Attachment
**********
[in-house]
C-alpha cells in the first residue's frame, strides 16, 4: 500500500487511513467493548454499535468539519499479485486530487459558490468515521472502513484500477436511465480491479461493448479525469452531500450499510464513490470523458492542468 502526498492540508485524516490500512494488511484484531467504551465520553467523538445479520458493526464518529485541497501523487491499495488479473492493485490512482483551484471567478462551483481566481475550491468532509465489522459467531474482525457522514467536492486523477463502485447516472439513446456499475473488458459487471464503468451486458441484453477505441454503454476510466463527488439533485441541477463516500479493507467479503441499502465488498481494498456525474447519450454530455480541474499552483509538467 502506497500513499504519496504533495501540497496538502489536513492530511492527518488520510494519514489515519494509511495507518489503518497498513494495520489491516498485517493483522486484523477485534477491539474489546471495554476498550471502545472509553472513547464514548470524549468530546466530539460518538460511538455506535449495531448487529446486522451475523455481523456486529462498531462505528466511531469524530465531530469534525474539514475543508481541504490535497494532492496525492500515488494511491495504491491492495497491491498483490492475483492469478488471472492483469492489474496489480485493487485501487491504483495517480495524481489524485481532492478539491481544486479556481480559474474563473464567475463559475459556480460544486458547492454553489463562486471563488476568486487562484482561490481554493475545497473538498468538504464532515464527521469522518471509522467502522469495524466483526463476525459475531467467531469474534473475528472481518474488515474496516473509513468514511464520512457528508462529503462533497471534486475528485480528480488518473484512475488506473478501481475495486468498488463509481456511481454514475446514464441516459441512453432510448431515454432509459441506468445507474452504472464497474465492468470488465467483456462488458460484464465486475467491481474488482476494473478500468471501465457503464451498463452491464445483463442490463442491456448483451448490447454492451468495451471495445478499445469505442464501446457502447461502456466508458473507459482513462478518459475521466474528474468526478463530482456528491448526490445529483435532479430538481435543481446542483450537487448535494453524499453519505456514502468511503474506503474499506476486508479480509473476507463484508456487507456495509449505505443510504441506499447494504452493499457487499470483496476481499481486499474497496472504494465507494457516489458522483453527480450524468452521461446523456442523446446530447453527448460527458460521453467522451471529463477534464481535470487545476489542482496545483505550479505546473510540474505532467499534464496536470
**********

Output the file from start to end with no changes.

[in-house]
C-alpha cells in the first residue's frame, strides 16, 4: 500500500487511513467493548454499535468539519499479485486530487459558490468515521472502513484500477436511465480491479461493448479525469452531500450499510464513490470523458492542468 502526498492540508485524516490500512494488511484484531467504551465520553467523538445479520458493526464518529485541497501523487491499495488479473492493485490512482483551484471567478462551483481566481475550491468532509465489522459467531474482525457522514467536492486523477463502485447516472439513446456499475473488458459487471464503468451486458441484453477505441454503454476510466463527488439533485441541477463516500479493507467479503441499502465488498481494498456525474447519450454530455480541474499552483509538467 502506497500513499504519496504533495501540497496538502489536513492530511492527518488520510494519514489515519494509511495507518489503518497498513494495520489491516498485517493483522486484523477485534477491539474489546471495554476498550471502545472509553472513547464514548470524549468530546466530539460518538460511538455506535449495531448487529446486522451475523455481523456486529462498531462505528466511531469524530465531530469534525474539514475543508481541504490535497494532492496525492500515488494511491495504491491492495497491491498483490492475483492469478488471472492483469492489474496489480485493487485501487491504483495517480495524481489524485481532492478539491481544486479556481480559474474563473464567475463559475459556480460544486458547492454553489463562486471563488476568486487562484482561490481554493475545497473538498468538504464532515464527521469522518471509522467502522469495524466483526463476525459475531467467531469474534473475528472481518474488515474496516473509513468514511464520512457528508462529503462533497471534486475528485480528480488518473484512475488506473478501481475495486468498488463509481456511481454514475446514464441516459441512453432510448431515454432509459441506468445507474452504472464497474465492468470488465467483456462488458460484464465486475467491481474488482476494473478500468471501465457503464451498463452491464445483463442490463442491456448483451448490447454492451468495451471495445478499445469505442464501446457502447461502456466508458473507459482513462478518459475521466474528474468526478463530482456528491448526490445529483435532479430538481435543481446542483450537487448535494453524499453519505456514502468511503474506503474499506476486508479480509473476507463484508456487507456495509449505505443510504441506499447494504452493499457487499470483496476481499481486499474497496472504494465507494457516489458522483453527480450524468452521461446523456442523446446530447453527448460527458460521453467522451471529463477534464481535470487545476489542482496545483505550479505546473510540474505532467499534464496536470